A South Texas church began a fresh chapter of worship on Sunday as it unveiled a new sanctuary a year and a half after a gunman opened fire and killed more than two dozen congregants in the deadliest mass shooting in state history.
Parishioners, elected leaders and relatives of those killed or injured at the First Baptist Church in the tiny town of Sutherland Springs gathered at the new sanctuary for its dedication. Some among the hundreds in attendance wore royal blue shirts with "#evildidnotwin" written across the back.
In the large, white sanctuary amid a stained glass panel, Pastor Frank Pomeroy told the crowd they were celebrating God's glory while remembering "those who have paid a price for this incredible facility."
The church commemorated the victims by reading their names as the church bell rang, and those connected to them stood up in the crowd. Pomeroy's 14-year-old daughter, Annabelle Pomeroy, was among those killed.
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Republican Gov. Greg Abbott told the worshipers that despite the trying time since the attack, Sunday marked another giant step forward on a path to healing and recovery.
"This is a tangible sign as people drive through Sutherland Springs in the future they will know that this is a place where goodness triumphed over evil," Abbott said to loud applause from the crowd.
The new worship center and memorial room honoring the victims were made possible through millions of dollars in donations from around the world. The facility features enhanced security elements, along with a new church bell tower and an additional prayer space.
A gunman shot and killed 25 people at the church on Nov. 5, 2017. Authorities put the official death toll at 26 because one of the victims was pregnant.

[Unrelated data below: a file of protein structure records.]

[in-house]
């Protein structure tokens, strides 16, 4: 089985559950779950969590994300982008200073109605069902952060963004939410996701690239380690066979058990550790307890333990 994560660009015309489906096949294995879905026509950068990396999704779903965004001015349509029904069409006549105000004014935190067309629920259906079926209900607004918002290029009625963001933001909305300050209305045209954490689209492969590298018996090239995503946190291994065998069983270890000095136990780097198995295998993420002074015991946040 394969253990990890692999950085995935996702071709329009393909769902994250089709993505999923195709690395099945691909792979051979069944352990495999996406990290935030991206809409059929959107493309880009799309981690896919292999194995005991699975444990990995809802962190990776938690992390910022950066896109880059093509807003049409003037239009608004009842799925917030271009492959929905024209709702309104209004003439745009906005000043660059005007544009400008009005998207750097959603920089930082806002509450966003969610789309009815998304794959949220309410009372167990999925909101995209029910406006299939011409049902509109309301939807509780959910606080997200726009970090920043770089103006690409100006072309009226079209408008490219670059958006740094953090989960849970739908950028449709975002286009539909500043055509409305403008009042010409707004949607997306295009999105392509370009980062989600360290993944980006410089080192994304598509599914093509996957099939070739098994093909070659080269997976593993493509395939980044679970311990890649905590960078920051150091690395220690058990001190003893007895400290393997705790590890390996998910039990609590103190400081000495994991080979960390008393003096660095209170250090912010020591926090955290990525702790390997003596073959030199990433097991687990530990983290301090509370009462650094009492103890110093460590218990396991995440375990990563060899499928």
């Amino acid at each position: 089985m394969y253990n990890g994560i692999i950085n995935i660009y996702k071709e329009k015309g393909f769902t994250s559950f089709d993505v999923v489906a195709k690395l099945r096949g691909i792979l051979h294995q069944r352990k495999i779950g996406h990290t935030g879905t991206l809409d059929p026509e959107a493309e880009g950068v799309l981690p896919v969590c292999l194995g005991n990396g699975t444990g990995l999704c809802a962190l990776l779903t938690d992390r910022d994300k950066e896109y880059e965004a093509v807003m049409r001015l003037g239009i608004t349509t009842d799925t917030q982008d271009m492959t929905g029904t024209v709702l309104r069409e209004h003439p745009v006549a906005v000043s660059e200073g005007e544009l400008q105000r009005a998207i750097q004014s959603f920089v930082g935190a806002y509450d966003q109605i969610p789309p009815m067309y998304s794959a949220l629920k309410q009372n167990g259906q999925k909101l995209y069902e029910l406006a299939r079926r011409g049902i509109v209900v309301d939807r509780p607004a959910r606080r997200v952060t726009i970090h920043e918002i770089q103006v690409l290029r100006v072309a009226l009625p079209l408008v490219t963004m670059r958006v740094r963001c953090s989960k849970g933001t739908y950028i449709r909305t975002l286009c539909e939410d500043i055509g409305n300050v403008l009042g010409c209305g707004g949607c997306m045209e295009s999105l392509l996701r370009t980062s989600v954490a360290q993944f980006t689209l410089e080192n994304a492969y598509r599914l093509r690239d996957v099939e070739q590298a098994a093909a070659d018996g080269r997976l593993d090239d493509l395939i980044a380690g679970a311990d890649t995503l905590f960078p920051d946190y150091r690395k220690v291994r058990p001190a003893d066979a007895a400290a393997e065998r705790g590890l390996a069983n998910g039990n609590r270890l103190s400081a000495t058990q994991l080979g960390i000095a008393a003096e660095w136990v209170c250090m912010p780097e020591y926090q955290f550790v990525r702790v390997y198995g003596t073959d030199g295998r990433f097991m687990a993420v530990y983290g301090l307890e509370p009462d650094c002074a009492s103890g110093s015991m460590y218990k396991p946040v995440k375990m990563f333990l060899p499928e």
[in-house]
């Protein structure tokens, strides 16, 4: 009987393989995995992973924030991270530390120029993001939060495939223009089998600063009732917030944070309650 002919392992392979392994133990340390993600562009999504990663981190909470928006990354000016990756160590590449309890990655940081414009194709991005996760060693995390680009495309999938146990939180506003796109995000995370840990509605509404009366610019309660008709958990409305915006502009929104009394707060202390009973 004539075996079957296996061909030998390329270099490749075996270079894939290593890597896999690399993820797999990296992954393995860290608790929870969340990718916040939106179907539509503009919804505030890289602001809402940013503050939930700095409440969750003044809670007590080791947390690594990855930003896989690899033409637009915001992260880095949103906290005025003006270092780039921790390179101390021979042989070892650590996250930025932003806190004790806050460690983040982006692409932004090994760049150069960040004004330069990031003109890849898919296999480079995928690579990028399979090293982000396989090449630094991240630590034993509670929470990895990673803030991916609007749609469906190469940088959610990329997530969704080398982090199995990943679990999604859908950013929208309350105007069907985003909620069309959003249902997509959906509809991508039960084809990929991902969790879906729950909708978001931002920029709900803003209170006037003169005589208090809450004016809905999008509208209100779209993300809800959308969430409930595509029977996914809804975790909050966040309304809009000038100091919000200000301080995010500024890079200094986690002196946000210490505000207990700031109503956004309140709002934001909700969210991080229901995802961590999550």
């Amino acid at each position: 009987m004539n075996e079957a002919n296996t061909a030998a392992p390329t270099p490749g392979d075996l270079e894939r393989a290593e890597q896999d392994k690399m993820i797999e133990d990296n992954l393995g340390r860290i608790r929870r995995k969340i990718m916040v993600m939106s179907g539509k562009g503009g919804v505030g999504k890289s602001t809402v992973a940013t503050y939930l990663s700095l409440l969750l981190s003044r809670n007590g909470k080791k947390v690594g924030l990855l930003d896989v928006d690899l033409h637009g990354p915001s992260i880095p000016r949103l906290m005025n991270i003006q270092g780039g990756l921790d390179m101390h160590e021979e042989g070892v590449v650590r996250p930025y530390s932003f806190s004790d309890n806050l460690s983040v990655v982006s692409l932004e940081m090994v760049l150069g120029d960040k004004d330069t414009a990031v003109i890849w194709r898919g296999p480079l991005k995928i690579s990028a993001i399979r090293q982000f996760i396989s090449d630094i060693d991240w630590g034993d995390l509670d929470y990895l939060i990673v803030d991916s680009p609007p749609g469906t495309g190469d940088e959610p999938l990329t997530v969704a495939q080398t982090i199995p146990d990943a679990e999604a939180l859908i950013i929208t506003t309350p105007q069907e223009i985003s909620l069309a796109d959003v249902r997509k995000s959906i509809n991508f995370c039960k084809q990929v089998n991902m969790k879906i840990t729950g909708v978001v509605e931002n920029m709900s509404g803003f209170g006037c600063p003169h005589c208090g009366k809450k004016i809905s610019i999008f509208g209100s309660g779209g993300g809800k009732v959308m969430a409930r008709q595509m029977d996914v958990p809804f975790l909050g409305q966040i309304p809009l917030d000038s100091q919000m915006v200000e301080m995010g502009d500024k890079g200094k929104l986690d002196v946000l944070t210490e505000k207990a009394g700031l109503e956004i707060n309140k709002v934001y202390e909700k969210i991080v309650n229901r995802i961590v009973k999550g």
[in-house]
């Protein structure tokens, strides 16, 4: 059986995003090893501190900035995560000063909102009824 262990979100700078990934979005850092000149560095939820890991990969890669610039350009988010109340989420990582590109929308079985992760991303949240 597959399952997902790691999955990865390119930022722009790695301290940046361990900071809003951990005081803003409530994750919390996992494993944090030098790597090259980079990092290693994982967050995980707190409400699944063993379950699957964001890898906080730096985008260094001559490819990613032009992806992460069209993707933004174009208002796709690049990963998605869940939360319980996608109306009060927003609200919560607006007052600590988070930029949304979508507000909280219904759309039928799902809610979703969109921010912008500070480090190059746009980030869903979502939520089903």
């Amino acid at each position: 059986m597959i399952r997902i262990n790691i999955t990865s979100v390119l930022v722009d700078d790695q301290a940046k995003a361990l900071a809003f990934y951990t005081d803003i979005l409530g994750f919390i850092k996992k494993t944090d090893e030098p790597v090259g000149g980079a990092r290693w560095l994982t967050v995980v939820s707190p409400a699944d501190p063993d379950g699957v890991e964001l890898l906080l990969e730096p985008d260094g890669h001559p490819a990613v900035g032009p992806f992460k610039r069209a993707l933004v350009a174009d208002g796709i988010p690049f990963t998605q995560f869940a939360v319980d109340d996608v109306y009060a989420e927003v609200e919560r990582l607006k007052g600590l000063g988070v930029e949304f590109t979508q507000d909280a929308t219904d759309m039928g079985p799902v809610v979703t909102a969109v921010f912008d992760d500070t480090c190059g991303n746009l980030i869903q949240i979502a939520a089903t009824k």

Places of worship have increasingly faced targeted attacks by extremists. A shooting at a California synagogue in April left one worship per dead and injured three others, and a white supremacist killed 51 people at a New Zealand mosque in March.
Kevin Smith, the director of the U.S. Department of Homeland Security's Faith-Based and Neighborhood Partnerships, said the agency is working with houses of worship nationwide to help them take proper steps to secure their facilities and prepare for potential threats.
Smith said the recent attacks have awakened many religious leaders around the country to take action and seek more guidance. He said houses of worship need to assess potential threats in their area, work with local law enforcement and empower their worshippers to be part of the planning process.
"We want to make sure during this heightened awareness, we're going to take what was meant for harm and make it good by providing the tools that help and empowering the rest of the churches across the nation to be ready," Smith said.
Pomeroy declined to comment on the church's own enhanced security, but said it now has a "safety response team" made up of volunteer worshippers that's undergoing extensive monthly and, at times, weekly training.
"We don't want to look like a fortress, but also wanted to make sure that everybody could feel safe on the inside," Pomeroy said.